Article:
'Curiosities' and Exhibits
Today, the idea of the 'freak show', where the
public pay to look at people who are in some way 'different'
from themselves, is an abhorrent concept. Yet in previous
centuries it was considered a perfectly acceptable pastime.
In 1691, Londoners could pay to visit the newly built Bethlehem
(later called Bedlam) Hospital near Bishopsgate, in London,
to view the mentally ill at close quarters. Some unfortunate
residents of the hospital who were certified insane could
even be hired out as a 'cabaret' for special occasions.
‘An extraordinary spotted boy’
As contact between Britain and other continents grew, Black
people were also among those used as exhibits in travelling
'freak shows'. All races and nationalities, men,
women and children were included, chosen because their physical
features were considered unusual at that time and singled
out. At the Bartholomew Fair in the late 18th century, a giant
Irishman was exhibited alongside 'a spotted Negro Boy
from the Caribbee
Islands' and a Khoe
Khoe woman. These exceptional people perhaps helped to
create a popular view of Africa as a place of monsters and
Saartjie Baartman - Africa on Display
The most famous African to be put on display was a young
Khoe Khoe woman known as Saartjie Baartman. She was born
in 1789 in a village in the Cape Colony, on the southern
tip of Africa. In 1810, when she was 20, she was brought
to London by a British ship's doctor, William Dunlop.
According to evidence presented by London merchant Zachary
Macaulay and two others, Dunlop saw Baartman as a money-making
on Display (246KB)
Baartman was displayed across Britain, exhibited
as a 'freak of nature' to paying audiences. Crude images of
her entered popular British culture, as the cartoonist George
Cruikshank exaggerated her features. In the popular imagination,
Baartman had been transformed from a normal young African
woman into a 'freak' in order to satisfy the 19th-century
European idea of 'savage sexuality' and racial inferiority.
|In 1810, an application was made
for the grant of a writ of habeas
corpus in the Court of King's Bench on the grounds that
Baartman was being restrained and exhibited against her wishes.
During Baartman's examination, she was said to have come to
England voluntarily. Asked whether she wanted to continue being
exhibited, the report stated that '…we could not draw
a satisfactory answer from her. She understands very little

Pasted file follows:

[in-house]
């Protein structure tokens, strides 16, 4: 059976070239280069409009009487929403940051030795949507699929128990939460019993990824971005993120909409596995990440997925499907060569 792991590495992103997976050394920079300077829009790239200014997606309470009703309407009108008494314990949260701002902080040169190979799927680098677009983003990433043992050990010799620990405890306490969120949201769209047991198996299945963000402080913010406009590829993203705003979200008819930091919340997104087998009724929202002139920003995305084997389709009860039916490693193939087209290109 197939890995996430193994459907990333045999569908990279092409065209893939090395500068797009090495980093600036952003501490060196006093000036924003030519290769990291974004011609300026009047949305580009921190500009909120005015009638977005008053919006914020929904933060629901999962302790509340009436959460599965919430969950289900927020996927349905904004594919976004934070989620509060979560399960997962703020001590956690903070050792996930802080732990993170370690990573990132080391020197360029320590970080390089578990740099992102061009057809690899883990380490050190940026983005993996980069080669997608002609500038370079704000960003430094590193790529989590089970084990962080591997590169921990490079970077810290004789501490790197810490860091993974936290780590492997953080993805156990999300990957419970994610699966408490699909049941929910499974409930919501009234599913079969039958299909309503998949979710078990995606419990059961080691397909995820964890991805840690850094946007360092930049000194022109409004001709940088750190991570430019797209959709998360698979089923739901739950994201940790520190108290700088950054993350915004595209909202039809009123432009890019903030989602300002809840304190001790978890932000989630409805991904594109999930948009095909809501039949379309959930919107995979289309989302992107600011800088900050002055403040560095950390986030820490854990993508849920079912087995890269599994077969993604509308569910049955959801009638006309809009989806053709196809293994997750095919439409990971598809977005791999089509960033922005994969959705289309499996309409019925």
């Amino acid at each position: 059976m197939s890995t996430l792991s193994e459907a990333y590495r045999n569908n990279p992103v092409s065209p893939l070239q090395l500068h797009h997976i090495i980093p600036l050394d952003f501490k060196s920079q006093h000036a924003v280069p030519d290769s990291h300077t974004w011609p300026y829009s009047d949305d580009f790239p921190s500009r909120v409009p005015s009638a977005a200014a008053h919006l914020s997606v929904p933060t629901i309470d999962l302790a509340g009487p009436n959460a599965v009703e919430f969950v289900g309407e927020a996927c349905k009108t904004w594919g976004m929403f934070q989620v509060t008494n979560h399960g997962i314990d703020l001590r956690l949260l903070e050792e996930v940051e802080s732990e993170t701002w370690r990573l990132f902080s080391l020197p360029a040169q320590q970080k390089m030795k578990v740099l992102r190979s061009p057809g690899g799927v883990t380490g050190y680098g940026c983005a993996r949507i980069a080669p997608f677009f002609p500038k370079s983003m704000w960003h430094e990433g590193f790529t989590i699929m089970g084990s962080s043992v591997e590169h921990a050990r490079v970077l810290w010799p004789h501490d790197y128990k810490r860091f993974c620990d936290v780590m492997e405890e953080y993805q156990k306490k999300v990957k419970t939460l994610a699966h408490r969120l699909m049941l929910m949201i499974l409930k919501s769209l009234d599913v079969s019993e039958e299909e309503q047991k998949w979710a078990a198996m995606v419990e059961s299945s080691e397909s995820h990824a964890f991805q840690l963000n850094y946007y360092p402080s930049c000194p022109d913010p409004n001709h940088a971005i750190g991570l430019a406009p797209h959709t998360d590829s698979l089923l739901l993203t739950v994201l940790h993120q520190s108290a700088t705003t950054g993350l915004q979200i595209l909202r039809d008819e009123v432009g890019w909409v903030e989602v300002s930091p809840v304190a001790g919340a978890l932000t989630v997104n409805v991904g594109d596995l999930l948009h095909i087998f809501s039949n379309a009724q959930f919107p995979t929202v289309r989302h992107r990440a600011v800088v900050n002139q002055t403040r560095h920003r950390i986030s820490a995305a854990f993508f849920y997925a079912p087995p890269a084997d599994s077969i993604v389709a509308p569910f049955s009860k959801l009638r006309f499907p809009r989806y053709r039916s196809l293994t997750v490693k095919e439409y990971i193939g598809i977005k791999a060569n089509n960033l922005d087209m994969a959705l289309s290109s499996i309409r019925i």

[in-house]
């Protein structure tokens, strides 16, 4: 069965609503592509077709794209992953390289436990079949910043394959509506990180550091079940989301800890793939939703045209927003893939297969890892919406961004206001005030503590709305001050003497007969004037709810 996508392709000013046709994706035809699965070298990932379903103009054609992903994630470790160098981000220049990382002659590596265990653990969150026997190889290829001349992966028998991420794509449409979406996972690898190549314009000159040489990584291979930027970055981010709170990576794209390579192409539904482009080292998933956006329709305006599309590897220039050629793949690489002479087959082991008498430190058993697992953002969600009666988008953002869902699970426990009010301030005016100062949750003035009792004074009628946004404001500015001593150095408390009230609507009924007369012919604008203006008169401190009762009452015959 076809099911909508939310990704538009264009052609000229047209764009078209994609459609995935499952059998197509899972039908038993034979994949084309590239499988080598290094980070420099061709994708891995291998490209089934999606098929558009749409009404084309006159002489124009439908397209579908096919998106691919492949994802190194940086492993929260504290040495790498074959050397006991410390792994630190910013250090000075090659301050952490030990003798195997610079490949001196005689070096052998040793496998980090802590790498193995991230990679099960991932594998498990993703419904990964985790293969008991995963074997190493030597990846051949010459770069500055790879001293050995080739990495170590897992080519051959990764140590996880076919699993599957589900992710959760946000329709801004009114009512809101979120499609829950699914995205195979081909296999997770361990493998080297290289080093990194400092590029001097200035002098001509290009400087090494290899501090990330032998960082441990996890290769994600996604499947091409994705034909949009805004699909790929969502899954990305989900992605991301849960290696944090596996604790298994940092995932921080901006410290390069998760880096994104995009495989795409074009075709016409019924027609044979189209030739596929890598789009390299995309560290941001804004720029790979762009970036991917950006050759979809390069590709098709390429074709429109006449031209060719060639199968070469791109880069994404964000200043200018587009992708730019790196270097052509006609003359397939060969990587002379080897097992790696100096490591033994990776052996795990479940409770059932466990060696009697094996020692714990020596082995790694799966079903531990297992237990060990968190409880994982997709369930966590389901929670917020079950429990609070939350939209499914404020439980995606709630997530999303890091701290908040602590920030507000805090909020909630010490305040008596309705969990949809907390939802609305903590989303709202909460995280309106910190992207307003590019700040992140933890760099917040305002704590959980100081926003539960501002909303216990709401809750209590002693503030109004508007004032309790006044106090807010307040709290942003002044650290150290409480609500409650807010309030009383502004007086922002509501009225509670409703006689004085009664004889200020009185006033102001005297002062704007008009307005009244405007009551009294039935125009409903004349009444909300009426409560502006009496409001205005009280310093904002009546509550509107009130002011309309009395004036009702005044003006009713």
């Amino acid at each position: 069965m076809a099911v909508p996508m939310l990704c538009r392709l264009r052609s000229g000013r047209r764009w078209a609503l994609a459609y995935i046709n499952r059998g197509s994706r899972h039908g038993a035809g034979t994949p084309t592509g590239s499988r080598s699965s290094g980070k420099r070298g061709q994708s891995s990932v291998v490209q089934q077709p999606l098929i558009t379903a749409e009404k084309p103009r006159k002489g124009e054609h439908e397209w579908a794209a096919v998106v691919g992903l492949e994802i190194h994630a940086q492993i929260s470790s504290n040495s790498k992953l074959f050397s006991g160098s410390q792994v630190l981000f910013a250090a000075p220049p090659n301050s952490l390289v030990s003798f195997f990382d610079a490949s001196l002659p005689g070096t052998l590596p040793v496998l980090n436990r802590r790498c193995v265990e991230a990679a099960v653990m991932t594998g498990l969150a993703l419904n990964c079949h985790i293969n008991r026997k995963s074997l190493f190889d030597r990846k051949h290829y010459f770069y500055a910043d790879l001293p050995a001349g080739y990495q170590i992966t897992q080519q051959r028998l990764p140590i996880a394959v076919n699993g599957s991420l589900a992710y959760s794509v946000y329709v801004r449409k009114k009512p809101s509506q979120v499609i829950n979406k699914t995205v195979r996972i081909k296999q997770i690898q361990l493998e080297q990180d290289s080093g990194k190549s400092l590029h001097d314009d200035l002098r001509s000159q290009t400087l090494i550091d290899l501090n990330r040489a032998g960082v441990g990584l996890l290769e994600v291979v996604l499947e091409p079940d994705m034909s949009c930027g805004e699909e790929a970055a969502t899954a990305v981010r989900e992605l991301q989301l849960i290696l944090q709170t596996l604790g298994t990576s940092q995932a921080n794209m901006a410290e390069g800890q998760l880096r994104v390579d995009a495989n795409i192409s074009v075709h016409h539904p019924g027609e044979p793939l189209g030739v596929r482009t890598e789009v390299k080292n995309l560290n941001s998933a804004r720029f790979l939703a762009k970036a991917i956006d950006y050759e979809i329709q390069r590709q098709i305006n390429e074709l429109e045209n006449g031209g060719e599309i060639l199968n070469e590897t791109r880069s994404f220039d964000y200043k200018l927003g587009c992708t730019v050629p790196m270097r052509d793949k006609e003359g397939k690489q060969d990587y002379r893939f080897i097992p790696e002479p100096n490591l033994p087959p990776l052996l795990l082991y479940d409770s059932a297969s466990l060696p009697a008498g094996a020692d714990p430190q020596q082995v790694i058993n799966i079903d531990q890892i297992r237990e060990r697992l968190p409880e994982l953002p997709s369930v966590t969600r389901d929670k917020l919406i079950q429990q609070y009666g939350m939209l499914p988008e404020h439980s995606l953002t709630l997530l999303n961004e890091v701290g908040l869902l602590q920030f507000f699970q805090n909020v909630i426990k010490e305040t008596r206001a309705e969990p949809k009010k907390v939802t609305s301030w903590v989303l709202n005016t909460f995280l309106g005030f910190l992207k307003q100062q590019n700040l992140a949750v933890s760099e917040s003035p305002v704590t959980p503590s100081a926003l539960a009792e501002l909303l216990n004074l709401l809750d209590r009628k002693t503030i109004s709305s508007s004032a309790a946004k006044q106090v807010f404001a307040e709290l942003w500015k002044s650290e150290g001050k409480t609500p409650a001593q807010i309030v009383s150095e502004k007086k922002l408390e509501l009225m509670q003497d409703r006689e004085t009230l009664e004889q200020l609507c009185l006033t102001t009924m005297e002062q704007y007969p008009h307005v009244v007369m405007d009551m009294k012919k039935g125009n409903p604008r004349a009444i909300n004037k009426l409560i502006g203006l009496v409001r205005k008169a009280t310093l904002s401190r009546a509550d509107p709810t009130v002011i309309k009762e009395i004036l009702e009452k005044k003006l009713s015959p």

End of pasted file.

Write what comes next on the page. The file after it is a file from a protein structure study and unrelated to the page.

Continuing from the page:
of the agreement made with her by Mr Dunlop…' The case
was dismissed. The judge ruled that Baartman was 'under no restraint
but their Lordships would offer a remedy if an action was brought
for indecency of exhibition'.
Gives Evidence in Dutch (146KB)
| Subsequently, Baartman was sold, like a commodity,
to a French entrepreneur. In 1816 she died in Paris, where her
body was dissected as a scientific specimen and put on display
at a Paris museum. In April 2002, Saartjie Baartman's
remains, including her bottled organs, were returned to South
Africa. It had taken almost eight years for her body to be returned
to her homeland, following an agreement made between President
Nelson Mandela of South Africa and President François
Mitterand of France in 1994.
Captain Cook's Curiosity
Not all 'exotic' visitors had such a negative experience,
however. The Enlightenment
brought a new emphasis on human progress, reason and
scientific investigation, pushing forward the quest for knowledge.
In this context, the philosopher Jean-Jacques Rousseau put
forward the idea of the 'noble savage' - man living in his
free 'natural' state, as opposed to corrupted, 'civilised'
This romantic concept still stressed the supposed difference
between Black and White people. But it became popular in a
world in which explorers, some of whom, it can be argued,
were more curious than racist, were sailing to all parts of
the globe. English mariners brought back many specimens of
exotic fauna and flora that have survived as treasured possessions
in country houses and ornamental or botanical gardens. Explorers
found the customs and habits of 'native' people
equally 'curious' and fascinating to study.
One such 'curiosity' was a Tahitian named Omai
who was brought to England in 1774 by Captain
James Cook, returning from his second voyage around the
world. With his dark skin and striking tattoos, Omai was described
as 'an exotic spectacle'. But he was also said
to have charm and 'natural' good manners, and was an object
of admiration as well as curiosity.
Omai was popular because he seemed to validate ideas about
the 'noble savage'. He was not put on display to the public,
but moved in aristocratic circles. Three days after his arrival
in England on 14 July 1774, he was presented to the king and
queen at Kew. Sir Joshua Reynolds was commissioned to paint
his portrait. In December 1785 a pantomime entitled Omai:
Or, A Trip Round the World, in which Omai (played by
an actor) courts Londina, was staged at the Theatre Royal
in Covent Garden.
For more about Omai, visit: www.nla.gov.au/exhibitions/omai/index.html.
References and Further Reading
Edwards, P., and Walvin, J., Black Personalities in the
Era of the Slave Trade, London, 1983
Gilman, S., Difference and Pathology: Stereotypes of
Sexuality, Race and Madness, London, 1985
Wood, M., Blind Memory: Visual Representations of Slavery
in England and America 1780-1865, Manchester, 2000